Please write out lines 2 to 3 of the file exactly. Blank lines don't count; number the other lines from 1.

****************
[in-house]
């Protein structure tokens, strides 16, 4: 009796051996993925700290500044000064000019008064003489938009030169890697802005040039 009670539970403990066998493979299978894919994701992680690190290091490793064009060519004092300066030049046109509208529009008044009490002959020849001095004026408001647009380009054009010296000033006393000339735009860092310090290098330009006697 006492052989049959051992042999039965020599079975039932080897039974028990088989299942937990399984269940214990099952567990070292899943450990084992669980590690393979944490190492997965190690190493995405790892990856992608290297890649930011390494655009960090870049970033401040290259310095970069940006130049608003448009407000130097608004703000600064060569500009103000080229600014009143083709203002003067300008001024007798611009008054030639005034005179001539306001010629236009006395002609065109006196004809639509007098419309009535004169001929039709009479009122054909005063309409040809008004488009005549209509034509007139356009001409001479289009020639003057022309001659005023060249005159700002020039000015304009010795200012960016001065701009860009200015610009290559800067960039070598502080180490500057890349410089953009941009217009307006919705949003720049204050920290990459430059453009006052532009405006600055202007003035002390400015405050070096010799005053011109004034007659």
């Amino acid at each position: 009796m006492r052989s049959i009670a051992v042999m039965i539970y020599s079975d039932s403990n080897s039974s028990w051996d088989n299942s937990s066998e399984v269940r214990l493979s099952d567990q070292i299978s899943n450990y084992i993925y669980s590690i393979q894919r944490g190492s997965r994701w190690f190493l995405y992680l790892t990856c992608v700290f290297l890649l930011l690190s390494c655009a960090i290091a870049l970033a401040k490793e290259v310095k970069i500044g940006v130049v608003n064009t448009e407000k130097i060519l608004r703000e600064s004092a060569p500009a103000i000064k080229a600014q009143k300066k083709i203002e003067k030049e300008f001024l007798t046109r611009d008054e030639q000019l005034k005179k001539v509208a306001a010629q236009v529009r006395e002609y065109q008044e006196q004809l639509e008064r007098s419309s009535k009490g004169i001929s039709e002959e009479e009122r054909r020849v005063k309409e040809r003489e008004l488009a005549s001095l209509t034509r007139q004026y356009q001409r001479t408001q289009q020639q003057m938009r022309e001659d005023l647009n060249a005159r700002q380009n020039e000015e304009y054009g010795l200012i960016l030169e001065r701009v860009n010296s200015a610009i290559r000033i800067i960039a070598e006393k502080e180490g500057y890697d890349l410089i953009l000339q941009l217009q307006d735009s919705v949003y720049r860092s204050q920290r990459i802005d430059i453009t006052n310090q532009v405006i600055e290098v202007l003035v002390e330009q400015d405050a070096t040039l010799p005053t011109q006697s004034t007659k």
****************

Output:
């Protein structure tokens, strides 16, 4: 009796051996993925700290500044000064000019008064003489938009030169890697802005040039 009670539970403990066998493979299978894919994701992680690190290091490793064009060519004092300066030049046109509208529009008044009490002959020849001095004026408001647009380009054009010296000033006393000339735009860092310090290098330009006697 006492052989049959051992042999039965020599079975039932080897039974028990088989299942937990399984269940214990099952567990070292899943450990084992669980590690393979944490190492997965190690190493995405790892990856992608290297890649930011390494655009960090870049970033401040290259310095970069940006130049608003448009407000130097608004703000600064060569500009103000080229600014009143083709203002003067300008001024007798611009008054030639005034005179001539306001010629236009006395002609065109006196004809639509007098419309009535004169001929039709009479009122054909005063309409040809008004488009005549209509034509007139356009001409001479289009020639003057022309001659005023060249005159700002020039000015304009010795200012960016001065701009860009200015610009290559800067960039070598502080180490500057890349410089953009941009217009307006919705949003720049204050920290990459430059453009006052532009405006600055202007003035002390400015405050070096010799005053011109004034007659």
């Amino acid at each position: 009796m006492r052989s049959i009670a051992v042999m039965i539970y020599s079975d039932s403990n080897s039974s028990w051996d088989n299942s937990s066998e399984v269940r214990l493979s099952d567990q070292i299978s899943n450990y084992i993925y669980s590690i393979q894919r944490g190492s997965r994701w190690f190493l995405y992680l790892t990856c992608v700290f290297l890649l930011l690190s390494c655009a960090i290091a870049l970033a401040k490793e290259v310095k970069i500044g940006v130049v608003n064009t448009e407000k130097i060519l608004r703000e600064s004092a060569p500009a103000i000064k080229a600014q009143k300066k083709i203002e003067k030049e300008f001024l007798t046109r611009d008054e030639q000019l005034k005179k001539v509208a306001a010629q236009v529009r006395e002609y065109q008044e006196q004809l639509e008064r007098s419309s009535k009490g004169i001929s039709e002959e009479e009122r054909r020849v005063k309409e040809r003489e008004l488009a005549s001095l209509t034509r007139q004026y356009q001409r001479t408001q289009q020639q003057m938009r022309e001659d005023l647009n060249a005159r700002q380009n020039e000015e304009y054009g010795l200012i960016l030169e001065r701009v860009n010296s200015a610009i290559r000033i800067i960039a070598e006393k502080e180490g500057y890697d890349l410089i953009l000339q941009l217009q307006d735009s919705v949003y720049r860092s204050q920290r990459i802005d430059i453009t006052n310090q532009v405006i600055e290098v202007l003035v002390e330009q400015d405050a070096t040039l010799p005053t011109q006697s004034t007659k």